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The missing babies

April 08th, 2020
topic:Child rights
by:Katarina Panić
located in:Serbia, Turkey

The parents were usually told the baby died. They were not allowed to see the body. Nor medical records. Nor place where the baby was buried since the hospital is going to care about it. The babies were usually born on weekends or holidays. The mothers were mostly young and primipara so they could have another baby and in a way to overcome the tragedy easier and faster.

Totalitarian societies, such as communists-led Yugoslavia, cultivate obedience. A good citizen is an obedient citizen. An obedient citizen believes what the system says. Even if not, he does not question authority. Especially not if authority wears the uniform, any uniform: policeman, soldier, firefighter, postman, doctor. So even if you heard your healthy baby's first cry, you held it in your arms, you breastfed it, you trust your doctor that sudden, unexpected complications appeared.

It is estimated up to 10,000 babies were missing in former Yugoslavia from the 60s to 80s. In Serbia today there are some 1,500 reported cases. After the fall of communism, the questions started to be posed. So did the communication between the parents with a similar painful experience. The answers were equally illogical or too coincidental. The records about children were destroyed in a flood or a fire. The body was cremated. However, the particular area never had a crematorium. The protocol of birth says it is a boy. The record of death says it is a girl.

Moreover, the names of specific doctors and individual registrars have appeared too often. Obstetricians have witnessed unknown people have been entering maternity wards with gynaecologists, touring the rooms and having hidden conversations. Parents claim children were kidnapped and then given up for adoption for money.

"If he is in the country or abroad, I can't say, but I'm sure he is alive", one of the mothers Mirjana Novokmet told local media. She used to tour the Belgrade playgrounds in years after she left the hospital, hoping she would recognise her baby boy.

In 2013 the European Court of Human Rights, ECHR issued a verdict in the case of Zorica Jovanović versus Serbia finding the state guilty of failing to provide families with the due information concerning the fate of these lost newborns. The court obliged Serbia to establish a mechanism to offer individual redress to all parents in the same situation. The court also ordered Serbia to pay Jovanović 10,000 Euros in non-pecuniary damages.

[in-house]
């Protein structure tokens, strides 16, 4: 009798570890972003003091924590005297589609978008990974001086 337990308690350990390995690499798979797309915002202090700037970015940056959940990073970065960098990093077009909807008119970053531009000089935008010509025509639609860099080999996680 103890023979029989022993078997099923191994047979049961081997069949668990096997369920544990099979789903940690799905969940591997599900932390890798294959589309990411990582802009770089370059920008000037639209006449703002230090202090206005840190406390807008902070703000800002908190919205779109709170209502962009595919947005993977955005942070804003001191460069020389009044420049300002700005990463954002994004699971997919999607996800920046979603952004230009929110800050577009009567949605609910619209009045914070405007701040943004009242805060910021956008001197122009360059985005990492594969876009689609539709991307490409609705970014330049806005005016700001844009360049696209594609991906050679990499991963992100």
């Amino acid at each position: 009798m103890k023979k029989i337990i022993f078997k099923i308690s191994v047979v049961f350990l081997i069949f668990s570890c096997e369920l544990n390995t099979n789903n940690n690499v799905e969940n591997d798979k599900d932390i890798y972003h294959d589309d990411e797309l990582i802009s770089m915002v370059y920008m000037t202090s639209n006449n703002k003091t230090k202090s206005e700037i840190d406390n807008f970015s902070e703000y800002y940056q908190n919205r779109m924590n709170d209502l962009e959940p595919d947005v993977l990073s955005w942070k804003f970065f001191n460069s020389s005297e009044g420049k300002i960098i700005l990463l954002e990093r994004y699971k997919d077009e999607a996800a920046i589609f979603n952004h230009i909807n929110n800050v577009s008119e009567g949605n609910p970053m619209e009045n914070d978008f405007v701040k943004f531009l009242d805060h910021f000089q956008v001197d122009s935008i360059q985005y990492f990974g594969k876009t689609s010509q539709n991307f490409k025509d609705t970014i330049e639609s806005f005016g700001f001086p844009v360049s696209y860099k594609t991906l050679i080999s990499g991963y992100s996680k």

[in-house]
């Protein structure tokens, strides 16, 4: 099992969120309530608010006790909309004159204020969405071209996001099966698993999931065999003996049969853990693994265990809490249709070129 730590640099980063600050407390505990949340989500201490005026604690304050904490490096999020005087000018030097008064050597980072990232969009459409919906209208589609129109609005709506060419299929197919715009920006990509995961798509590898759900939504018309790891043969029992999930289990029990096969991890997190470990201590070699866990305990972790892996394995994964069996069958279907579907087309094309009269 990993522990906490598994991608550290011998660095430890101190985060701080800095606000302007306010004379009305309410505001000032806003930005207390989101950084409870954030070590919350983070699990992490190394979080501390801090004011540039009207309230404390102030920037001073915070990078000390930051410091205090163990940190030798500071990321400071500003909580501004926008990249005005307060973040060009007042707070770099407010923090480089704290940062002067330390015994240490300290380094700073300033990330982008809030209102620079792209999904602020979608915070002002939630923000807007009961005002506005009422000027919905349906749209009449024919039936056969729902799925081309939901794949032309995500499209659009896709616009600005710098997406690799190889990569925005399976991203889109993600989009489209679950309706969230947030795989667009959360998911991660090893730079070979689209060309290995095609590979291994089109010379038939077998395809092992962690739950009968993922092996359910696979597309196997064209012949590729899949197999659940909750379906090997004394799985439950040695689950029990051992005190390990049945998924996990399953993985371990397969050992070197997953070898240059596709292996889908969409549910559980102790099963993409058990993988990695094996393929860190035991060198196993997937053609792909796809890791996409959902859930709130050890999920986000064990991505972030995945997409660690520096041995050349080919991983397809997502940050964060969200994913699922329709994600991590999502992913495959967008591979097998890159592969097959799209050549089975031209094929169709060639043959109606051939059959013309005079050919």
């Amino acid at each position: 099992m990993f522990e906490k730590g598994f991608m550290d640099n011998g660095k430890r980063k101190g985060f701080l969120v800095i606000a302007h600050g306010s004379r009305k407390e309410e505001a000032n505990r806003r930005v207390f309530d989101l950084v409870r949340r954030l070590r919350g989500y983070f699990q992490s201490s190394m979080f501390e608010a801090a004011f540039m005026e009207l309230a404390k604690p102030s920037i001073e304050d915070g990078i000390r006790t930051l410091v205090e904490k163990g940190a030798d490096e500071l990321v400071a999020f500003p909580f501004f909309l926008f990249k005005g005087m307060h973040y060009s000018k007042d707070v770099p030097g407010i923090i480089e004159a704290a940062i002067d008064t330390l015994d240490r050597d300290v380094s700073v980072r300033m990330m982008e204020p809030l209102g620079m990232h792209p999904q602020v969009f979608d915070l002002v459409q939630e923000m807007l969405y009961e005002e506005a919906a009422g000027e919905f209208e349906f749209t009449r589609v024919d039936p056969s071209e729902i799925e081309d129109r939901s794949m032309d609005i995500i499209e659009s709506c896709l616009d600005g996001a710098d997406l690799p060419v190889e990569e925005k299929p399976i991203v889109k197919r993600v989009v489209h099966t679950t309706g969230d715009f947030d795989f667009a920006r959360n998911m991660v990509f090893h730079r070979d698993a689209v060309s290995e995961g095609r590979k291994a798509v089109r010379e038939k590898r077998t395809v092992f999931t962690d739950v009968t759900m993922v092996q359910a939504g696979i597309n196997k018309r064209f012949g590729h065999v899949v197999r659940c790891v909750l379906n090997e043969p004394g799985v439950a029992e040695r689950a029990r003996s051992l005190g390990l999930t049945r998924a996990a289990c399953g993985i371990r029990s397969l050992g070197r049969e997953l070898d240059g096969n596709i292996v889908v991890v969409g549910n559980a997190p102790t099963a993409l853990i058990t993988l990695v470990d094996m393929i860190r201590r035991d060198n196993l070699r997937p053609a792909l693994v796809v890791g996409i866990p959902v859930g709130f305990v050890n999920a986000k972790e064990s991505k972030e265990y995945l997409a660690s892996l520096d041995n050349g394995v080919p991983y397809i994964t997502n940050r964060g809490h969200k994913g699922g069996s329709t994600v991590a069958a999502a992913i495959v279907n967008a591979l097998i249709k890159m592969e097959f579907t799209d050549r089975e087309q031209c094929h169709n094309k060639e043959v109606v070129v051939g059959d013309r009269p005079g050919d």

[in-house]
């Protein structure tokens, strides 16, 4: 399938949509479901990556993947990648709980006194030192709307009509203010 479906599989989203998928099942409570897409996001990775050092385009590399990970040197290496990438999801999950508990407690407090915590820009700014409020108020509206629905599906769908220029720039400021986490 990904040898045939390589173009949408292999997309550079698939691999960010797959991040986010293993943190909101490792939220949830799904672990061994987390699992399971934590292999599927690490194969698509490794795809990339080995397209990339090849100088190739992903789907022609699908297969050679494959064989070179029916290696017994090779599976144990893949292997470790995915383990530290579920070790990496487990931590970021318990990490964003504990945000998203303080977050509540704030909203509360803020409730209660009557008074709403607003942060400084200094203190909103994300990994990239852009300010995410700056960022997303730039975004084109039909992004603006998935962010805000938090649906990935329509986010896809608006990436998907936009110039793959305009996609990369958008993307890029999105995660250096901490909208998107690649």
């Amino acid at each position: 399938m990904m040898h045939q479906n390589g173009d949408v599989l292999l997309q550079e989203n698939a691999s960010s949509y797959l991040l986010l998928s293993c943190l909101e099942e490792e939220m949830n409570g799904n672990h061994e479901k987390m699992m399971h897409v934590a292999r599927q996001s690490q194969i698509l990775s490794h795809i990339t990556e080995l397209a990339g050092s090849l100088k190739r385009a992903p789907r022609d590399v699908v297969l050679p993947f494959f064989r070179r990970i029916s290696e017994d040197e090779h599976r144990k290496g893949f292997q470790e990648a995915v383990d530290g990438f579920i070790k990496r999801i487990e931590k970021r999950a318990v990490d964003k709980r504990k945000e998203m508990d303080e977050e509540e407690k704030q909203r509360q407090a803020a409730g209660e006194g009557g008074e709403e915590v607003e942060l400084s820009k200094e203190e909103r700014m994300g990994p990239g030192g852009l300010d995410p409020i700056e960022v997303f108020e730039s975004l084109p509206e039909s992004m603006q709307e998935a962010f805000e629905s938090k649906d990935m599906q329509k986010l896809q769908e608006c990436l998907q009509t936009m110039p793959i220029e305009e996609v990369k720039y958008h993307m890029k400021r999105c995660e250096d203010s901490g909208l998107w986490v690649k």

Back in 1983, Zorica Jovanović gave birth to a healthy boy in a hospital in the town of Ćuprija. The day after the doctor told her that the child had died. She wasn't allowed to see the body because it had been sent for an autopsy in capital Belgrade.

"My husband and his brother launched their investigation after they found out there was no record in the register of deaths", she recalls.

The ECHR also demanded that authorities create a mechanism to provide answers to parents in similar situations. It took seven years for Serbia to adopt the law to deal with the decades-old scandal involving hundreds of families who suspect their babies were stolen at birth. The state was likely to compensate the parents rather than investigate the cases. However, the parents gathered in a few associations, rose their voices against such a bill. They ask for DNA data basis since some families have been reunited through the matches. They also insist on opening the secret police archives. They believe the whole operation couldn't have been conducted without state involvement.  

"We don't want the money. We want the truth. We want our children", Ana Pejić, one of the mothers told local media. She gave birth to a baby girl in 1988 in the town of Sremska Mitrovica. Two days after she was told the baby had died with no further explanation. She wasn't allowed to see the body, nor her husband was.

"It was deeply suppressed in me. I never talked about it with anyone, not even in the house, with my husband or with my son", she added.

Recently the Turkish TV had broadcasted the documentary on the missing babies affair. One nurse recalled they usually were surprised if a healthy baby in excellent condition suddenly dies. It often happened after the visits of men who weren't staff and who shouldn't be in the baby boxes under any circumstances.

"It usually happened that the gynaecologist who led the delivery reported that the baby had passed away. Sometimes we used to believe it; sometimes it used to be weird", she told Turkish journalists.

Among most upsetting parts is witnessing of man who said he adopted the child, choosing between one baby for some 5,000 Euros or twins for 7,500 Euros.

"I was told money goes to an orphanage", he said. He was explained these are the babies of young girls not being married, and therefore they had to hide the pregnancy from their parents.

"I put on white a white coat, and with my doctor and nurse, I entered the room where the women who gave birth were. I saw a young woman, then about 20 years old who looked like my wife. I put my hand on her bed. That was a sign", he said. Then he was brought to a baby box. "When the doctors said: Choose!, I realised something was wrong ", he said.

Article written by:
Katarina Panić
Katarina Panić
Author
Serbia Turkey
It is estimated up to 10,000 babies were missing in former Yugoslavia from the 60s to 80s.
The records about children were destroyed in a flood or a fire. The body was cremated. However, the particular area never had a crematorium. The protocol of birth says it is a boy. The record of death says it is a girl.
"My husband and his brother launched their investigation after they found out there was no record in the register of deaths", she recalls.